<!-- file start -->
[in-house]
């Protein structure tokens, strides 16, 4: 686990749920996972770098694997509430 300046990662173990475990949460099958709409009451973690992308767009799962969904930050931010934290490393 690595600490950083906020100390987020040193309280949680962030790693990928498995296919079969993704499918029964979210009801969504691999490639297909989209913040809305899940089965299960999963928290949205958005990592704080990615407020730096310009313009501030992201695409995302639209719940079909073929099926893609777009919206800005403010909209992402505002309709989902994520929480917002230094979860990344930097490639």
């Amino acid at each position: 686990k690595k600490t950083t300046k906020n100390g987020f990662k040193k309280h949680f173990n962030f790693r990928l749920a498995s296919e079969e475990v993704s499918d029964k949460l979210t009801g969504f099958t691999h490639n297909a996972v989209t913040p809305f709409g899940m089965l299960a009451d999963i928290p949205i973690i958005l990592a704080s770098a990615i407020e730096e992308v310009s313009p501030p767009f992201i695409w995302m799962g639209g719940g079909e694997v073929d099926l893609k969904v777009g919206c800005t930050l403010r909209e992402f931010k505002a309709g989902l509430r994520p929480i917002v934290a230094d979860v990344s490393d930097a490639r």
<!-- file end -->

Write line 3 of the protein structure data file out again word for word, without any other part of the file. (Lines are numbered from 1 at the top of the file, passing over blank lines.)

């Amino acid at each position: 686990k690595k600490t950083t300046k906020n100390g987020f990662k040193k309280h949680f173990n962030f790693r990928l749920a498995s296919e079969e475990v993704s499918d029964k949460l979210t009801g969504f099958t691999h490639n297909a996972v989209t913040p809305f709409g899940m089965l299960a009451d999963i928290p949205i973690i958005l990592a704080s770098a990615i407020e730096e992308v310009s313009p501030p767009f992201i695409w995302m799962g639209g719940g079909e694997v073929d099926l893609k969904v777009g919206c800005t930050l403010r909209e992402f931010k505002a309709g989902l509430r994520p929480i917002v934290a230094d979860v990344s490393d930097a490639r």